A Chapter 13 trustee cannot seize any IRA. The worst the trustee can do is insist that the Chapter 13 plan provides to unsecured creditors an amount equal to the non-exempt value of the inherited IRA. Whether the inherited IRA is exempt is a question of federal law for those states that have not opted-out of the federal exemptions (11 U.S.C. §522(b)) and a question of state law for those states that have opted-out.
A Chapter 7 trustee has greater powers than a Chapter 13 trustee. A Chapter 7 trustee can seize and force the turnover of non-exempt inherited IRAs. So the question is whether the inherited IRA is exempt or non-exempt from seizure. This issue was addressed in In re Everett, 520 B.R. 498 (E.D.LA 2014). In Everett, the taxpayer inherited an IRA from her ex-spouse and transferred the inherited IRA into a new IRA in her name. Later, a creditor obtained a $245,000 judgment against the taxpayer and claimed an interest in the inherited IRA. Taxpayer responded by filing bankruptcy to discharge the debt. Taxpayer identified the inherited IRA as an asset and claimed the asset was exempt from collection. Creditor objected to the exemption.
The Everett court found that the inherited IRA was NOT exempt under federal law. The court cited the U.S. Supreme Court’s ruling in Clark v. Rameker, 134 S.Ct. 2242 (2014) that held inherited IRAs are not “retirement funds” within the meaning of §522(b)(3)(C) and therefore are not exempt assets. The Supreme Court distinguished IRAs from inherited IRAs. Inherited IRAs do not operate like ordinary IRAs. Unlike with a traditional or Roth IRA, an individual may withdraw funds from an inherited IRA at any time without paying a tax penalty. Indeed, the owner of an inherited IRA not only may but must withdraw its funds. The owner must either withdraw the entire balance in the account within five years of the original owner’s death or take minimum distributions on an annual basis. And unlike with a traditional or Roth IRA, the owner of an inherited IRA may never make contributions to the account. Consequently, the Everett court found that the taxpayer’s inherited IRA cannot be exempted under federal exemption laws of §522(b)(3)(C).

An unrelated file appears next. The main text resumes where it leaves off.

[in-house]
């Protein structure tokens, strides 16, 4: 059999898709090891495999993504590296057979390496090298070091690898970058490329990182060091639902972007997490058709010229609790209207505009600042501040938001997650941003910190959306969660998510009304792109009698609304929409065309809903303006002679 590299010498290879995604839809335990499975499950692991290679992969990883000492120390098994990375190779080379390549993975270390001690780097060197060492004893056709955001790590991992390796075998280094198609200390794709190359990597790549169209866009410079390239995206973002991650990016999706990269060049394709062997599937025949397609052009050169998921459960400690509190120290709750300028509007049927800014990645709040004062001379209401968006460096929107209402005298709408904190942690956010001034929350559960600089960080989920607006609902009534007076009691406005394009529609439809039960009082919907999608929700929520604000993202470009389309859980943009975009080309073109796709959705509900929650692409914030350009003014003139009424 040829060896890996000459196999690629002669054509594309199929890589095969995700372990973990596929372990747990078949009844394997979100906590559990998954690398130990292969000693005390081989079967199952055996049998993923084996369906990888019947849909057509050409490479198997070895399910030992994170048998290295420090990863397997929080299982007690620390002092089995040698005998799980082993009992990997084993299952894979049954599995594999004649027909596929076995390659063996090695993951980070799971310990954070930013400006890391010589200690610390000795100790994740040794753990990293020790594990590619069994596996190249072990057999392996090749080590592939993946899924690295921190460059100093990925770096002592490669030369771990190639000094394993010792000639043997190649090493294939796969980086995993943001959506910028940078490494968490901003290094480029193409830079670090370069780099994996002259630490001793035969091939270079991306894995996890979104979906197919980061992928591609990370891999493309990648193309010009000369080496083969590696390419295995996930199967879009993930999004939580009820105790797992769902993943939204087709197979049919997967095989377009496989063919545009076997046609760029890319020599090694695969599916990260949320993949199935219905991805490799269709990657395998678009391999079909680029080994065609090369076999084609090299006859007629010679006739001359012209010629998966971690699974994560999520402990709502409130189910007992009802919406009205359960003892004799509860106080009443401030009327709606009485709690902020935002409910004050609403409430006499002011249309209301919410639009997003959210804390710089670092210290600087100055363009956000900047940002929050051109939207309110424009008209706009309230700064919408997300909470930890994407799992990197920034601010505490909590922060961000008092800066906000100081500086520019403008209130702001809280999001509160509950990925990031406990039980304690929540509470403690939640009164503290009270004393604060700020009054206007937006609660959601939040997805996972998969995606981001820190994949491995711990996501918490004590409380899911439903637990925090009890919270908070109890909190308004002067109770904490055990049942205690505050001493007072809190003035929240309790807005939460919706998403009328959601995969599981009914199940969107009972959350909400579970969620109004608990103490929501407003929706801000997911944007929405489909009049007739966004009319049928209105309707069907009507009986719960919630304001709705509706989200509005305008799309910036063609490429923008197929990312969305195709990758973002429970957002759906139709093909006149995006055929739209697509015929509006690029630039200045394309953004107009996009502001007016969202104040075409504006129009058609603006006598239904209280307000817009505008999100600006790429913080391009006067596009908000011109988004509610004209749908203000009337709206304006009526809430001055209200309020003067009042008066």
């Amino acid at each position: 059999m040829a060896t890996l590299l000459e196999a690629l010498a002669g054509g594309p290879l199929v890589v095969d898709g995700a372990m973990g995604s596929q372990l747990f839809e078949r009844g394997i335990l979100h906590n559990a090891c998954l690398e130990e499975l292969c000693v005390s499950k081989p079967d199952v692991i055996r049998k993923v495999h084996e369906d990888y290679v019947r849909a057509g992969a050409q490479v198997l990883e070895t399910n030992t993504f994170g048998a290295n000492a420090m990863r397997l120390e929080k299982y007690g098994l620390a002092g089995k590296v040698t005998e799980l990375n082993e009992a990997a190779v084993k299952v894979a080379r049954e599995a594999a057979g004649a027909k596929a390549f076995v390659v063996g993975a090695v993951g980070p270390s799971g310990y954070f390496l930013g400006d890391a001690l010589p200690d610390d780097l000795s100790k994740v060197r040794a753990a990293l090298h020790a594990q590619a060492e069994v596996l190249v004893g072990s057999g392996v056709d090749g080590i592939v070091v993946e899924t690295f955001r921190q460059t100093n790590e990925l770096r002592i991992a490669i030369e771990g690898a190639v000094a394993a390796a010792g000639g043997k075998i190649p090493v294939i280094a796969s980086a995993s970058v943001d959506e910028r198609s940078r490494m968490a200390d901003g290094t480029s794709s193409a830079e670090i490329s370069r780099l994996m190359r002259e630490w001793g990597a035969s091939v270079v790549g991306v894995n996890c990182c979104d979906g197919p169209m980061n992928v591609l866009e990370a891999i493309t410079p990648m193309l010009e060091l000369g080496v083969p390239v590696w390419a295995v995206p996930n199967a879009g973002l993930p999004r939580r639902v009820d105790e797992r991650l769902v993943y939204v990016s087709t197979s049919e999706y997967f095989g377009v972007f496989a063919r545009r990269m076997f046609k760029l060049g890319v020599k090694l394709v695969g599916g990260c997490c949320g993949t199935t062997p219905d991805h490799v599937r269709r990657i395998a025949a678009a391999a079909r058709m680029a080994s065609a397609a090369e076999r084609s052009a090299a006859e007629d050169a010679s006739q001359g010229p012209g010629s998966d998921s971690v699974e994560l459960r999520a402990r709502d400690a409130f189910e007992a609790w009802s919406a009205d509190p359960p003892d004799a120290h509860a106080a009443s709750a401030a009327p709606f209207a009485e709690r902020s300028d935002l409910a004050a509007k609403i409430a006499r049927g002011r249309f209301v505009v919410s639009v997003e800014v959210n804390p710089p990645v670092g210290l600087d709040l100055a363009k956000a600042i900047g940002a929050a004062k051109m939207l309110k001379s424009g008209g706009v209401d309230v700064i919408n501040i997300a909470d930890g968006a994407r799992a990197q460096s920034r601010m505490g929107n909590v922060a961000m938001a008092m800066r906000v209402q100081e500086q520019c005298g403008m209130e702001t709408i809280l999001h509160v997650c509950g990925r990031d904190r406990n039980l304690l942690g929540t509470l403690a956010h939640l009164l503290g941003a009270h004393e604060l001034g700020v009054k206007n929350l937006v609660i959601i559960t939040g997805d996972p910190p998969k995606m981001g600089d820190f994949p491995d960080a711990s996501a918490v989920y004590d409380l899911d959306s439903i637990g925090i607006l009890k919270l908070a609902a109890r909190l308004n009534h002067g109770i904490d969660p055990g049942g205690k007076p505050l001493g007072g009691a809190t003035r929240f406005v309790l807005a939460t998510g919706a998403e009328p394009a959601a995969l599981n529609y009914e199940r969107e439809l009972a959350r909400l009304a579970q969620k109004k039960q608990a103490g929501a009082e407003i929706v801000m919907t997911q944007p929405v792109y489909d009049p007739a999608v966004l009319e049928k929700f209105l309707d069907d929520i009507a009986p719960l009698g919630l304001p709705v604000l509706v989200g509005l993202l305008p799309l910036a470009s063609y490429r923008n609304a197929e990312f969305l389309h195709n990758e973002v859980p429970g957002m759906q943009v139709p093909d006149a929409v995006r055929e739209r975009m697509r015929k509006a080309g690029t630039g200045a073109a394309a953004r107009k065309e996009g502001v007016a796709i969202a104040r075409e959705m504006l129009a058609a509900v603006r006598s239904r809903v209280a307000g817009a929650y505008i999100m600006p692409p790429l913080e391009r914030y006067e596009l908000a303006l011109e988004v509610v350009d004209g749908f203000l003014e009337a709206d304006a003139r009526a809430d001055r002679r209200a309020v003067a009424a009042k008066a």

The Everett court next noted that that Louisiana had opted out of the federal exemption statute of §522(b). The court then analyzed Louisiana exemptions and found that the inherited IRA was not exempt under Louisiana law because the inherited IRA was not a “tax-deferred arrangement” within the meaning of the Louisiana statutes and therefore not exempt from the bankruptcy estate under Louisiana law.
Therefore, the Everett court reversed the lower court’s order denying the objection to taxpayer’s exemption, which will result in the taxpayer losing the inherited IRA to creditors.
PRACTICE POINTERS: Determine whether the taxpayer’s state has opted-out of the federal tax exemptions. If opted-out, then determine the exemption status of inherited IRAs under the state law of taxpayer’s residence. This analysis will help you advise the taxpayer whether the inherited IRA would be protected from the Chapter 7 trustee’s attempt to seize the property or force a turnover of the property.
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